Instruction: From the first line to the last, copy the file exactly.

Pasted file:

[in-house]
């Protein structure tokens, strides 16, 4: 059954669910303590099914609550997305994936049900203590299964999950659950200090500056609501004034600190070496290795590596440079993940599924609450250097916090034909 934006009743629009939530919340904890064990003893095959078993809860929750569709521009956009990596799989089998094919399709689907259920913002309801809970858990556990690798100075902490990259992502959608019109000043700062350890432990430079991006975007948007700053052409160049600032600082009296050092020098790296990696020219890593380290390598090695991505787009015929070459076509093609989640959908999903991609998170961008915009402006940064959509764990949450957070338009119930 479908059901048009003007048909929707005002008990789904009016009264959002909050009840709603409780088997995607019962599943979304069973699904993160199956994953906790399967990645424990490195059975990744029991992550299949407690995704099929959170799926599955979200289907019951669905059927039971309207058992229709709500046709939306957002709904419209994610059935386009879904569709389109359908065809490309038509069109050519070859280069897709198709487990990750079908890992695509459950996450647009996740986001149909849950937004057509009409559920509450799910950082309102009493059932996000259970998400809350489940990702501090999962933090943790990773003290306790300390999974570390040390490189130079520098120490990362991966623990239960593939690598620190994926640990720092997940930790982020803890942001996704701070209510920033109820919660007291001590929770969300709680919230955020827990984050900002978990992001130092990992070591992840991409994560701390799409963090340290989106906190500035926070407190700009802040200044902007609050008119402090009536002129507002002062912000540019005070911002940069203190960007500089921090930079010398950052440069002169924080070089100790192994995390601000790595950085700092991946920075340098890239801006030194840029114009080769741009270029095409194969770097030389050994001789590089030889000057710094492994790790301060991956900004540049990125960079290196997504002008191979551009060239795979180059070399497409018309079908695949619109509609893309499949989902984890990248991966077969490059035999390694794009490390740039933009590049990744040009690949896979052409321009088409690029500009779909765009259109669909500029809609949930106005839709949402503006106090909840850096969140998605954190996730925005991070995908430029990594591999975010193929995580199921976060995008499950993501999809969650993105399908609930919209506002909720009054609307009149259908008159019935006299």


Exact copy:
[in-house]
């Protein structure tokens, strides 16, 4: 059954669910303590099914609550997305994936049900203590299964999950659950200090500056609501004034600190070496290795590596440079993940599924609450250097916090034909 934006009743629009939530919340904890064990003893095959078993809860929750569709521009956009990596799989089998094919399709689907259920913002309801809970858990556990690798100075902490990259992502959608019109000043700062350890432990430079991006975007948007700053052409160049600032600082009296050092020098790296990696020219890593380290390598090695991505787009015929070459076509093609989640959908999903991609998170961008915009402006940064959509764990949450957070338009119930 479908059901048009003007048909929707005002008990789904009016009264959002909050009840709603409780088997995607019962599943979304069973699904993160199956994953906790399967990645424990490195059975990744029991992550299949407690995704099929959170799926599955979200289907019951669905059927039971309207058992229709709500046709939306957002709904419209994610059935386009879904569709389109359908065809490309038509069109050519070859280069897709198709487990990750079908890992695509459950996450647009996740986001149909849950937004057509009409559920509450799910950082309102009493059932996000259970998400809350489940990702501090999962933090943790990773003290306790300390999974570390040390490189130079520098120490990362991966623990239960593939690598620190994926640990720092997940930790982020803890942001996704701070209510920033109820919660007291001590929770969300709680919230955020827990984050900002978990992001130092990992070591992840991409994560701390799409963090340290989106906190500035926070407190700009802040200044902007609050008119402090009536002129507002002062912000540019005070911002940069203190960007500089921090930079010398950052440069002169924080070089100790192994995390601000790595950085700092991946920075340098890239801006030194840029114009080769741009270029095409194969770097030389050994001789590089030889000057710094492994790790301060991956900004540049990125960079290196997504002008191979551009060239795979180059070399497409018309079908695949619109509609893309499949989902984890990248991966077969490059035999390694794009490390740039933009590049990744040009690949896979052409321009088409690029500009779909765009259109669909500029809609949930106005839709949402503006106090909840850096969140998605954190996730925005991070995908430029990594591999975010193929995580199921976060995008499950993501999809969650993105399908609930919209506002909720009054609307009149259908008159019935006299």